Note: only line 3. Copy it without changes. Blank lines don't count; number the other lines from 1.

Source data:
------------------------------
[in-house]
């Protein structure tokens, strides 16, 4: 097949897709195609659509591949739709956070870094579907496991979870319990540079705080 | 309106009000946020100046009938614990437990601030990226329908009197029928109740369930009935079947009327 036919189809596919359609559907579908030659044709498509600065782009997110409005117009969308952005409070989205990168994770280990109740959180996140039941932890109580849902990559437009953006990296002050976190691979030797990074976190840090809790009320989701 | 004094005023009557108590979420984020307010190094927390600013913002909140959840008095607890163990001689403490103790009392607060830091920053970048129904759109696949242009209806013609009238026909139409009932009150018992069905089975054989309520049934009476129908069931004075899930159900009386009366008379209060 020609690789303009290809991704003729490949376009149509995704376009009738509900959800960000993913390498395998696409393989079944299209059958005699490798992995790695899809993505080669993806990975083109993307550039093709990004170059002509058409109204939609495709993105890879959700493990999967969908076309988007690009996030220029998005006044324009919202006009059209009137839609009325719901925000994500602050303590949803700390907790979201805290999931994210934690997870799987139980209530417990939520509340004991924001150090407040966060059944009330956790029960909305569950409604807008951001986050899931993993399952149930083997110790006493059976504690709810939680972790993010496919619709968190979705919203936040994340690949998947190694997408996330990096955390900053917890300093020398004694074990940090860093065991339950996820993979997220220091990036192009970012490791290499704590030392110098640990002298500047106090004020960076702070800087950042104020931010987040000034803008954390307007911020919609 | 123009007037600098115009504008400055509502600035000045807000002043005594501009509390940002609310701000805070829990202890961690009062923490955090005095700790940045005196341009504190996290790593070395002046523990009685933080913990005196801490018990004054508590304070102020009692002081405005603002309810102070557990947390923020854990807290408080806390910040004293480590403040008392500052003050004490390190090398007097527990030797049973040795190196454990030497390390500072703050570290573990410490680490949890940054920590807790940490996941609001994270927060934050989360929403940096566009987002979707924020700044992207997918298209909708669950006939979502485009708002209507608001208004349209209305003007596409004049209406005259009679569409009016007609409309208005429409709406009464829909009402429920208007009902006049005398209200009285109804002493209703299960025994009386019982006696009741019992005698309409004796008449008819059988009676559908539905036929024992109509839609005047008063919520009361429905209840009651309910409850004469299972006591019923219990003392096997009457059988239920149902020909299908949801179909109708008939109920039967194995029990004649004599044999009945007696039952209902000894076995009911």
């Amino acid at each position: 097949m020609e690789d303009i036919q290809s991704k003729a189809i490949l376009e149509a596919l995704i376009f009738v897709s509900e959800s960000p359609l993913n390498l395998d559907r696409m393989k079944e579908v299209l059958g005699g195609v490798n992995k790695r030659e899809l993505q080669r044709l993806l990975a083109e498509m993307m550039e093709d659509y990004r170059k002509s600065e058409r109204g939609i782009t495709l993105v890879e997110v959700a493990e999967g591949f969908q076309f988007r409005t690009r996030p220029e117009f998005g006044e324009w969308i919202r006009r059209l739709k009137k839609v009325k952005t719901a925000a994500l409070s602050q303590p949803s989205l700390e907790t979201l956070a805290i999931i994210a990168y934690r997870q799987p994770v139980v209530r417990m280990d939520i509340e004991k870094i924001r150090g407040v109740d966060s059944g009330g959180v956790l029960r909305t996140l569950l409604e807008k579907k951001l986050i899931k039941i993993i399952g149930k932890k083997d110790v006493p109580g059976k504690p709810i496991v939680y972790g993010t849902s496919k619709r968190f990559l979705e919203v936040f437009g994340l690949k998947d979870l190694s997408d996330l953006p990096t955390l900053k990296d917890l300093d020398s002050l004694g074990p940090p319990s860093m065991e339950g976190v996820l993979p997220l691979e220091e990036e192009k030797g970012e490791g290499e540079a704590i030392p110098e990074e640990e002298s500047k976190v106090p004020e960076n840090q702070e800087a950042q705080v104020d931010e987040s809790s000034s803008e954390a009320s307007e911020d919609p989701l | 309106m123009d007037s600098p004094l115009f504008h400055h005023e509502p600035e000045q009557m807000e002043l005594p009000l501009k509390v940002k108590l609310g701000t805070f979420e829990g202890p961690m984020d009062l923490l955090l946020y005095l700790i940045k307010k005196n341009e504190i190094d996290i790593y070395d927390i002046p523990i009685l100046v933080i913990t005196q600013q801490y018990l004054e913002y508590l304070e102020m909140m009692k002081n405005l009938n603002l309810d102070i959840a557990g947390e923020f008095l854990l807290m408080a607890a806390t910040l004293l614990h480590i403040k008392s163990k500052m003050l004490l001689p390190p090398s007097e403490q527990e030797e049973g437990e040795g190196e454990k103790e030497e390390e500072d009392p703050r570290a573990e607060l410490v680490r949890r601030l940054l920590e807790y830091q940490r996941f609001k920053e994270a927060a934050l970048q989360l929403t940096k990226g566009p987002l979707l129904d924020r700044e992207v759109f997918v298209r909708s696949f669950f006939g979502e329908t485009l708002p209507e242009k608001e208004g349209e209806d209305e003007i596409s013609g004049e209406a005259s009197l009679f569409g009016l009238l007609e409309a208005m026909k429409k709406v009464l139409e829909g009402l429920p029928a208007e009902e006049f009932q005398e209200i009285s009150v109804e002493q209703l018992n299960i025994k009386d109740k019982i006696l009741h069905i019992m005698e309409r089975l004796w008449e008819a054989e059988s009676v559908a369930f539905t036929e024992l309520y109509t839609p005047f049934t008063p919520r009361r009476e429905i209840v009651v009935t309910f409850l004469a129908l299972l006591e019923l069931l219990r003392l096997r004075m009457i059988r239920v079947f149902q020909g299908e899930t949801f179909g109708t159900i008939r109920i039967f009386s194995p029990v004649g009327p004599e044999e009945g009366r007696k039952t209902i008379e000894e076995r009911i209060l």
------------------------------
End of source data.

């Amino acid at each position: 097949m020609e690789d303009i036919q290809s991704k003729a189809i490949l376009e149509a596919l995704i376009f009738v897709s509900e959800s960000p359609l993913n390498l395998d559907r696409m393989k079944e579908v299209l059958g005699g195609v490798n992995k790695r030659e899809l993505q080669r044709l993806l990975a083109e498509m993307m550039e093709d659509y990004r170059k002509s600065e058409r109204g939609i782009t495709l993105v890879e997110v959700a493990e999967g591949f969908q076309f988007r409005t690009r996030p220029e117009f998005g006044e324009w969308i919202r006009r059209l739709k009137k839609v009325k952005t719901a925000a994500l409070s602050q303590p949803s989205l700390e907790t979201l956070a805290i999931i994210a990168y934690r997870q799987p994770v139980v209530r417990m280990d939520i509340e004991k870094i924001r150090g407040v109740d966060s059944g009330g959180v956790l029960r909305t996140l569950l409604e807008k579907k951001l986050i899931k039941i993993i399952g149930k932890k083997d110790v006493p109580g059976k504690p709810i496991v939680y972790g993010t849902s496919k619709r968190f990559l979705e919203v936040f437009g994340l690949k998947d979870l190694s997408d996330l953006p990096t955390l900053k990296d917890l300093d020398s002050l004694g074990p940090p319990s860093m065991e339950g976190v996820l993979p997220l691979e220091e990036e192009k030797g970012e490791g290499e540079a704590i030392p110098e990074e640990e002298s500047k976190v106090p004020e960076n840090q702070e800087a950042q705080v104020d931010e987040s809790s000034s803008e954390a009320s307007e911020d919609p989701l | 309106m123009d007037s600098p004094l115009f504008h400055h005023e509502p600035e000045q009557m807000e002043l005594p009000l501009k509390v940002k108590l609310g701000t805070f979420e829990g202890p961690m984020d009062l923490l955090l946020y005095l700790i940045k307010k005196n341009e504190i190094d996290i790593y070395d927390i002046p523990i009685l100046v933080i913990t005196q600013q801490y018990l004054e913002y508590l304070e102020m909140m009692k002081n405005l009938n603002l309810d102070i959840a557990g947390e923020f008095l854990l807290m408080a607890a806390t910040l004293l614990h480590i403040k008392s163990k500052m003050l004490l001689p390190p090398s007097e403490q527990e030797e049973g437990e040795g190196e454990k103790e030497e390390e500072d009392p703050r570290a573990e607060l410490v680490r949890r601030l940054l920590e807790y830091q940490r996941f609001k920053e994270a927060a934050l970048q989360l929403t940096k990226g566009p987002l979707l129904d924020r700044e992207v759109f997918v298209r909708s696949f669950f006939g979502e329908t485009l708002p209507e242009k608001e208004g349209e209806d209305e003007i596409s013609g004049e209406a005259s009197l009679f569409g009016l009238l007609e409309a208005m026909k429409k709406v009464l139409e829909g009402l429920p029928a208007e009902e006049f009932q005398e209200i009285s009150v109804e002493q209703l018992n299960i025994k009386d109740k019982i006696l009741h069905i019992m005698e309409r089975l004796w008449e008819a054989e059988s009676v559908a369930f539905t036929e024992l309520y109509t839609p005047f049934t008063p919520r009361r009476e429905i209840v009651v009935t309910f409850l004469a129908l299972l006591e019923l069931l219990r003392l096997r004075m009457i059988r239920v079947f149902q020909g299908e899930t949801f179909g109708t159900i008939r109920i039967f009386s194995p029990v004649g009327p004599e044999e009945g009366r007696k039952t209902i008379e000894e076995r009911i209060l």